Scheduling Spontaneity

Posted by jlubans on July 29, 2014

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I’ve long admired and used Apple products and services. At the same time I have never quite figured out how an allegedly tyrannical boss like Steve Jobs could evoke so much innovation, quality and customer-centeredness from his staff. Did fear really rule Apple?
So, I was drawn to a recent inside look at how the Apple design team worked as told by Mark Kawano, who worked for seven years in design (the iPhone and its many apps) and “user experience” at the Cupertino, California headquarters.
The interview with Mr. Kawano is broken into four myths; ones, which he counters with the way it really was. (N.B. I’ve tinkered with the wording of the headings.)
#1 Apple Has the World’s Best Designer(s).
Apple’s success in design is not traceable to a single person or design team. It goes back to a company wide culture in which “Everyone cares.” Everyone - not just the designers - thinks about the Apple product and its design. If you are an engineer, you think about the design of what you are working on. If you are in marketing, you are thinking about design and how it relates to the product you will be promoting. “Steve would say, this 'holistic' thing, is everything.” Now, there is nothing new in this. We all want staff to have the big picture and to work with that viewpoint, to made decisions with that big picture in mind. Apple appeared, under Jobs, to accomplish what the rest of us have longed for but rarely achieved.
#2 Apple’s Design Team is Huge.
If you are a contrarian like me you won’t be surprised that, in spite of being a large corporation, Apple’s design team was quite small. Instead of the 1,000 or more at Google or the hundreds at Facebook, Apple’s design team, under Jobs leadership, was roughly 100 people. How can that be? The how relates to Myth #1 and Apple’s emphasis on the “holistic thing”. Engineers, who were not part of the design team, nevertheless thought and worked on design concepts. They collaborated with the designers and were able to offer hands-on support; no fiefdoms or silo architecture at Apple. The take away for other organizations is Apple’s genuine collaboration: real working together without the turf battles, secrecy, and razor wire fences guarding one department against another. Again, just like the “holistic thing” this is not a new concept, but Apple made it work.
#3 Apple Schedules Spontaneity.
Apple tends to out perform other IT firms in its attention to detail, to its ability to anticipate what users want and need. Every product seems to come with instances of “meaningful delight” built into it. Other firms, Mr. Kawano suggests, try to emulate Apple’s inventiveness and creativity. What the other firms fails to understand is that the playfulness and spontaneity are not realized under a deadline. Instead, the small design team (100 vs. 1,000) has the freedom and expectation to use its down time to explore and to invent and to share what they are working on in their off moments. That’s where many of Apple’s “cool” stuff comes from – something played at three years before finding a natural home in a product in its design phase. The takeaway for other organizations is that creativity cannot be scheduled. You cannot order someone to produce cool stuff. If you give people time, resources and space to think, to play, to invent, then those shared ideas can be drawn upon during crunch-time.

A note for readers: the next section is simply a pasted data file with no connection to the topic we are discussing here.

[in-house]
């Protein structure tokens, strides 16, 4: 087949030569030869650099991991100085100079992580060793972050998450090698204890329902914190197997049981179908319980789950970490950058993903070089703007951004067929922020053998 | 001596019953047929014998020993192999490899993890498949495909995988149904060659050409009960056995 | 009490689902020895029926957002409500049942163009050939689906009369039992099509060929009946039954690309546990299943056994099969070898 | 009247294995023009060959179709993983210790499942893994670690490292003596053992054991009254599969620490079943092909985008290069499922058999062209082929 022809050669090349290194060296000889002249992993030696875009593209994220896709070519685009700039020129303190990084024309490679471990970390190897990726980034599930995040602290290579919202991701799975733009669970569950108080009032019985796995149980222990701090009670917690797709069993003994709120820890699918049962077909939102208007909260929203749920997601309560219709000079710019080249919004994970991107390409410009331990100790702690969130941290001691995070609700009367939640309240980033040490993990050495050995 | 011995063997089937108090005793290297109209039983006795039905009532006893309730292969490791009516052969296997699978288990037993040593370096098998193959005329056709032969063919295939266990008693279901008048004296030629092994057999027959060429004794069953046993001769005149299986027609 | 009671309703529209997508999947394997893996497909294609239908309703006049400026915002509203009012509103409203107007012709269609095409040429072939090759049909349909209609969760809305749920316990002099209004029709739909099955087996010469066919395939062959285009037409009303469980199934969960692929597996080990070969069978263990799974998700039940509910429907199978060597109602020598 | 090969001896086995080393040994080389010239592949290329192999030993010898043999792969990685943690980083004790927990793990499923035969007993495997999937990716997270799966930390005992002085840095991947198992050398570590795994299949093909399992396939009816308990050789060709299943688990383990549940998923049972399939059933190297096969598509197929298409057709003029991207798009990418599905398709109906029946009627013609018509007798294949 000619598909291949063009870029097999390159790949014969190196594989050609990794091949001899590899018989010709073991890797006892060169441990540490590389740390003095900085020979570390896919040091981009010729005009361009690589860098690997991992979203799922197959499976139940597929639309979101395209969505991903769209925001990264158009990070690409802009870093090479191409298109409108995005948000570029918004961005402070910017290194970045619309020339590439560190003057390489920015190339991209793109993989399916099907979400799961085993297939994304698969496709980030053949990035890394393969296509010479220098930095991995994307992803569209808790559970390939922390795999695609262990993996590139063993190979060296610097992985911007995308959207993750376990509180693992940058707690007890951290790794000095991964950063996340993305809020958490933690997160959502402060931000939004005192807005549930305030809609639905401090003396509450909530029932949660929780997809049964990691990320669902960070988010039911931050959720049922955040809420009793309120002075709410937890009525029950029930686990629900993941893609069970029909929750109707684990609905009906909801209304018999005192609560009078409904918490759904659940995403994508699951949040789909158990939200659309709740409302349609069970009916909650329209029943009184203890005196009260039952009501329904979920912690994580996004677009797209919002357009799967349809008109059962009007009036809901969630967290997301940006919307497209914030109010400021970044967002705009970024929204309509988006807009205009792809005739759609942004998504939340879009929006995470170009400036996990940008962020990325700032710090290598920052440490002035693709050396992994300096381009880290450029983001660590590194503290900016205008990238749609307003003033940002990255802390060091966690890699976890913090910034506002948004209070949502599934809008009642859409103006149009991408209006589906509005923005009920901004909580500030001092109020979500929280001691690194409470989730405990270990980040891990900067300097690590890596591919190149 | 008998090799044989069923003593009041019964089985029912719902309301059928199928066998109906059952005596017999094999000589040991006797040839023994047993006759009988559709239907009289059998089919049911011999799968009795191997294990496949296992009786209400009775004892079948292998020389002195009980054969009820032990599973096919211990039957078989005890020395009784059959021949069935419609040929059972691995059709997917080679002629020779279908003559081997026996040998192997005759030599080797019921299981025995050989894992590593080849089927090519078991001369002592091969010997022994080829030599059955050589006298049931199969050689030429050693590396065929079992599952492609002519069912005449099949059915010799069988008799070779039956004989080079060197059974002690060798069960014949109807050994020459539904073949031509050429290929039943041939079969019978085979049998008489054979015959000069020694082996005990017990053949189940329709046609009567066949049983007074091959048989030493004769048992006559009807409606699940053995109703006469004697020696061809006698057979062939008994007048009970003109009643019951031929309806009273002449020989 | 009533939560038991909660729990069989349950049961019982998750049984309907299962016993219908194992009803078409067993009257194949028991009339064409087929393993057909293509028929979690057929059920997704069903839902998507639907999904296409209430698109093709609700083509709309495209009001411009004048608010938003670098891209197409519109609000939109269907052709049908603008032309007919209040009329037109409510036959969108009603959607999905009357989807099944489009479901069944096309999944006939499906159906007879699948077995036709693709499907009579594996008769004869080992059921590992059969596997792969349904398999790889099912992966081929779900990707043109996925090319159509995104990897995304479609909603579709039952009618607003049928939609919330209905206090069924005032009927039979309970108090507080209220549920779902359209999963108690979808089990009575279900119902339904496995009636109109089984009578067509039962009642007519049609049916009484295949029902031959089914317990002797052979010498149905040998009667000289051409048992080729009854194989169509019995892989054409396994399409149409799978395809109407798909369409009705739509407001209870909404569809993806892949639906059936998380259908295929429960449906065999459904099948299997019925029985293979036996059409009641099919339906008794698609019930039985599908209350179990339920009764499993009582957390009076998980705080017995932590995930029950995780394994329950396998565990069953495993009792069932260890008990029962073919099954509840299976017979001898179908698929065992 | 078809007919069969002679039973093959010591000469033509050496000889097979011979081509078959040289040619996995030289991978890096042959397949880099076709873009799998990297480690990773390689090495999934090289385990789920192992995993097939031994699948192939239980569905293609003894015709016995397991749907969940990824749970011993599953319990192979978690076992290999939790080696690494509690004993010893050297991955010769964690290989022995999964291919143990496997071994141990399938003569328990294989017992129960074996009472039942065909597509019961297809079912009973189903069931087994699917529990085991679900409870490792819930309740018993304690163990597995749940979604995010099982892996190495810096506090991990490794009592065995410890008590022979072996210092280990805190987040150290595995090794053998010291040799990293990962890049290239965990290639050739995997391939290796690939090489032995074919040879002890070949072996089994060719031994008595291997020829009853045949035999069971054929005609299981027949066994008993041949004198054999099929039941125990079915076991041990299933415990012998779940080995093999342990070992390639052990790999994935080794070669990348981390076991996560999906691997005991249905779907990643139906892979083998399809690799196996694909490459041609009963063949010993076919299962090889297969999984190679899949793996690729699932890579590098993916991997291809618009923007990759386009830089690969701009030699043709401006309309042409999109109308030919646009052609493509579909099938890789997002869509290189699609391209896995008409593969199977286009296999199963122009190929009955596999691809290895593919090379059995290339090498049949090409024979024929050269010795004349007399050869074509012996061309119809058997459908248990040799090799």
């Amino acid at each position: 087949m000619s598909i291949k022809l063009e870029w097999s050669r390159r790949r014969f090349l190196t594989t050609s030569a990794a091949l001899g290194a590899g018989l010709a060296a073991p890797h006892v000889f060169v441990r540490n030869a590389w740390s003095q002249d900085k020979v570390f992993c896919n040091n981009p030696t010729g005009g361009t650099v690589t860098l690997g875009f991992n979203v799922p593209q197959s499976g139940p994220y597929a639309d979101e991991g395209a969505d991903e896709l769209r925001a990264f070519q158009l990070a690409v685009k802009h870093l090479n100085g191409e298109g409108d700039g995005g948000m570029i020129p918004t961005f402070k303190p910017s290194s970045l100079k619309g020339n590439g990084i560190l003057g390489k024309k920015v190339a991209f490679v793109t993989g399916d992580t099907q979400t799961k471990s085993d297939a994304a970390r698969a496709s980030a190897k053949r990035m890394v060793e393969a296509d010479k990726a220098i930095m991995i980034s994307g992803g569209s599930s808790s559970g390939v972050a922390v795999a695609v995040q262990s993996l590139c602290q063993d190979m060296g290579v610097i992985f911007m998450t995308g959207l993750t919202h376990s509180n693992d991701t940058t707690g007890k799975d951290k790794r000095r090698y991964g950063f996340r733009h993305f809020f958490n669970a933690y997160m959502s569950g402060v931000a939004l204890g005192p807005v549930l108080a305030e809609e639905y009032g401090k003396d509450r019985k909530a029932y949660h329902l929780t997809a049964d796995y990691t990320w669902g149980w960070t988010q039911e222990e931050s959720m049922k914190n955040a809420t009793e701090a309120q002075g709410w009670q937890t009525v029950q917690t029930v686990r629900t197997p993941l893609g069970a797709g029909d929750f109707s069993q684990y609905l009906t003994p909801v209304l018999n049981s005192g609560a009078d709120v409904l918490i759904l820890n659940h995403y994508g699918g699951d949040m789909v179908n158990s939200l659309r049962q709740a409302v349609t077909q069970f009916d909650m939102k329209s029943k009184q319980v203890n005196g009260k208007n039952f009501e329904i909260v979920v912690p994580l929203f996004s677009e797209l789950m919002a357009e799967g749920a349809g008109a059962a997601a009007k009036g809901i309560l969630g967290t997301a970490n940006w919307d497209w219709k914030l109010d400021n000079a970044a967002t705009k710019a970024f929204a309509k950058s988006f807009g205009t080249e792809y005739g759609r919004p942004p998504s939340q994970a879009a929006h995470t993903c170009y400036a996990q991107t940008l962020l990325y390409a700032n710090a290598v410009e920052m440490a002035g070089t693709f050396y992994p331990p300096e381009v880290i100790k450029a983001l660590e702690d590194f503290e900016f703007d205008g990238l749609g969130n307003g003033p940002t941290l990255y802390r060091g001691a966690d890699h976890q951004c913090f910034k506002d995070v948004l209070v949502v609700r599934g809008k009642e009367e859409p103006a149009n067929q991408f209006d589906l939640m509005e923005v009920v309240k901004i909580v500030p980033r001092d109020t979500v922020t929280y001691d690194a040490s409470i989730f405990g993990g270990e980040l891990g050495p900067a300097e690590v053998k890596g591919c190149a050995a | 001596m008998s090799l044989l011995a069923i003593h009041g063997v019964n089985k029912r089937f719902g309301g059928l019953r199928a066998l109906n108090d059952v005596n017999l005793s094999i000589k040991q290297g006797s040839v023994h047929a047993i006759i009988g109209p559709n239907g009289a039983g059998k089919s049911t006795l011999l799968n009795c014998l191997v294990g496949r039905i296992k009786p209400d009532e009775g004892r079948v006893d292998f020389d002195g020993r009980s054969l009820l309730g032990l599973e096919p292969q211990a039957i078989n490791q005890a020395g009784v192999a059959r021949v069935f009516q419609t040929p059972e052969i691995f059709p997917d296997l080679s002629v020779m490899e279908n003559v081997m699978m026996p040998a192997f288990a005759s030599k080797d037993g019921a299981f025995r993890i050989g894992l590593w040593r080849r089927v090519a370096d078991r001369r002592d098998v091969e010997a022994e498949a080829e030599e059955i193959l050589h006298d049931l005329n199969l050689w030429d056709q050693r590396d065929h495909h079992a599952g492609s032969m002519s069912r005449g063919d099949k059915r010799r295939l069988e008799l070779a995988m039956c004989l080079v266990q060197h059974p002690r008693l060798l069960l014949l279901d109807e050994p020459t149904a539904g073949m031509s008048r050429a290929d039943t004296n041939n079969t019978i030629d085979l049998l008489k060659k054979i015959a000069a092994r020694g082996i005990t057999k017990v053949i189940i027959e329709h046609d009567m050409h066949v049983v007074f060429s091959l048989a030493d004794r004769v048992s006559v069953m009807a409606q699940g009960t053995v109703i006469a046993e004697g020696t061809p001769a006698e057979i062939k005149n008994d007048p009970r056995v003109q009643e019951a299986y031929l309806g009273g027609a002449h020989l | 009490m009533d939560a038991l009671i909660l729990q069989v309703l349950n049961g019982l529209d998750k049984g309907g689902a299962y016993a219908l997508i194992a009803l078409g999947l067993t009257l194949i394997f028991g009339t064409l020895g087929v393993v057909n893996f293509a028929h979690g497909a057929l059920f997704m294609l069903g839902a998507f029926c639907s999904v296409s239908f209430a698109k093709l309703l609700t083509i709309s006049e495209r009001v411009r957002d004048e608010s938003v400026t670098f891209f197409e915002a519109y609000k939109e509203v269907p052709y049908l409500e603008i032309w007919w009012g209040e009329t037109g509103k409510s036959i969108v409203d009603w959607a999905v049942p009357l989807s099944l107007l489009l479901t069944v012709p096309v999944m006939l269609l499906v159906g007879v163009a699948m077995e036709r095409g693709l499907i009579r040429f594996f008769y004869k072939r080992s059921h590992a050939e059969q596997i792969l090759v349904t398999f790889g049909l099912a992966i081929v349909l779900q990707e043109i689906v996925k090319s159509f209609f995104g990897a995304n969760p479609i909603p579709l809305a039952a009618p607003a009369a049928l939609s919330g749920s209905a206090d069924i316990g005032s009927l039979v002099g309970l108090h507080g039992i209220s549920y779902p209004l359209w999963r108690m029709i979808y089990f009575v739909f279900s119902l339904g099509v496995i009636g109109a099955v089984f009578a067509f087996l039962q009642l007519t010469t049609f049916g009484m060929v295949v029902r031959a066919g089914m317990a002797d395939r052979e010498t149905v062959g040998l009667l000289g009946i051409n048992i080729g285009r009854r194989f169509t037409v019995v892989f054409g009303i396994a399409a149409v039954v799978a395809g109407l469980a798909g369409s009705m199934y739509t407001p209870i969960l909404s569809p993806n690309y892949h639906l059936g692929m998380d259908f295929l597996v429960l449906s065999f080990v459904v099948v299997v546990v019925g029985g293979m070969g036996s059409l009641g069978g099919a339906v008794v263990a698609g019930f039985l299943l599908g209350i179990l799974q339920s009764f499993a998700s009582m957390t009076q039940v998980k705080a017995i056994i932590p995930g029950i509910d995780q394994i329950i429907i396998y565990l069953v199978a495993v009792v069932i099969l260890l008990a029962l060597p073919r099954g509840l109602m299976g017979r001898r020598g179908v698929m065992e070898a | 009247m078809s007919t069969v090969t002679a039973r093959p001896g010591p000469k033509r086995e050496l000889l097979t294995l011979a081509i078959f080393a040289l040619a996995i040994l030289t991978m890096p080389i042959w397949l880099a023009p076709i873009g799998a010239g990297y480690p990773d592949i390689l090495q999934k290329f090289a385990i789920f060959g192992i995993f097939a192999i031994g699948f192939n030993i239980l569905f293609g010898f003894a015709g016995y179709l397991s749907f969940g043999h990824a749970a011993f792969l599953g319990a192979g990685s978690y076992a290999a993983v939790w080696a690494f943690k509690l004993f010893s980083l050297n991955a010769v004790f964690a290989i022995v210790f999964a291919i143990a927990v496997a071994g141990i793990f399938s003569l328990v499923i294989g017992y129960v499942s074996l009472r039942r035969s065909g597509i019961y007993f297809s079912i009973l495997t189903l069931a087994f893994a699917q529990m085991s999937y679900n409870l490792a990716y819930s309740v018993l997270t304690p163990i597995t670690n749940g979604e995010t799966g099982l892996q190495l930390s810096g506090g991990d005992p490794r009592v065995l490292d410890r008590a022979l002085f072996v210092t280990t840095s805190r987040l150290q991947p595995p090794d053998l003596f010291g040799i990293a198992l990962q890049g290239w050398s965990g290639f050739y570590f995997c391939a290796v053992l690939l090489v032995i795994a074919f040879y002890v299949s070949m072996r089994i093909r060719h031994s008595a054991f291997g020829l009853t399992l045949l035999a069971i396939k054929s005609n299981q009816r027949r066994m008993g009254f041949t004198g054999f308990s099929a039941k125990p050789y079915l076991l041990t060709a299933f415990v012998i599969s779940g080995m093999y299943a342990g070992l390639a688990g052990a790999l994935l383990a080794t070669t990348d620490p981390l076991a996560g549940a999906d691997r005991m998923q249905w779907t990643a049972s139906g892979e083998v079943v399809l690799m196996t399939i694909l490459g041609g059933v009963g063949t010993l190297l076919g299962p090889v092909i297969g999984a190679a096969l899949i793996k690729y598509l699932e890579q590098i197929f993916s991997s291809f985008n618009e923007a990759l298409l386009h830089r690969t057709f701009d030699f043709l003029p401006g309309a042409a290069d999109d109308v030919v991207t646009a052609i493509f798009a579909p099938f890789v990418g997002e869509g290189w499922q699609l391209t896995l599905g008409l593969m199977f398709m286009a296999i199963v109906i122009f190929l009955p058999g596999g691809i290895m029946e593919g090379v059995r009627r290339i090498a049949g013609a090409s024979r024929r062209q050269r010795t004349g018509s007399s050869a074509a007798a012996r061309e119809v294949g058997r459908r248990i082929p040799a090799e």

#4 Steve Jobs Scared Everyone.
Apparently, Mr. Jobs was very demanding and very passionate about Apple products. He never could understand anyone who worked for him who would not give up nights, weekends and vacation to bring a product to market. That was who he was and he expected no less of anyone else. One of the article’s snarky comments sums up a response many of us might have to Mr. Jobs, the martinet: “Giving up weekends, vacations, generally any personal life, for a man’s passion to objects... yeah, that's healthy.”
But, if your job is not “just a job” there will be times when you do make sacrifices, when you do postpone personal stuff to focus on “work”. It’s not that you are forced to do this; rather it is what you want to do. You get into a “flow” state and find yourself losing track of time – but it feels good. If you work at Apple or any other creative and competitive enterprise, it may be difficult, if not impossible, to follow a 9-5 routine, with two coffee breaks and a hour long lunch with occasional chit-chat with your office mates.
That said, all work and no play does take a personal toll and research suggests that a balance between work and non-work will result in better products and services.
Mr. Kawano, when asked if Mr. Jobs ever complimented him, draws upon a pretty bleak history of personal interaction: "The only thing that was really positive was, in the cafeteria one time, when he (Mr. Jobs) told me that the salmon I took looked really great, and he was going to go get that."
At the same time, Mr. Jobs was very accessible and all for a democratic workplace in which he expected to be treated like everyone else.

@Copyright John Lubans 2014



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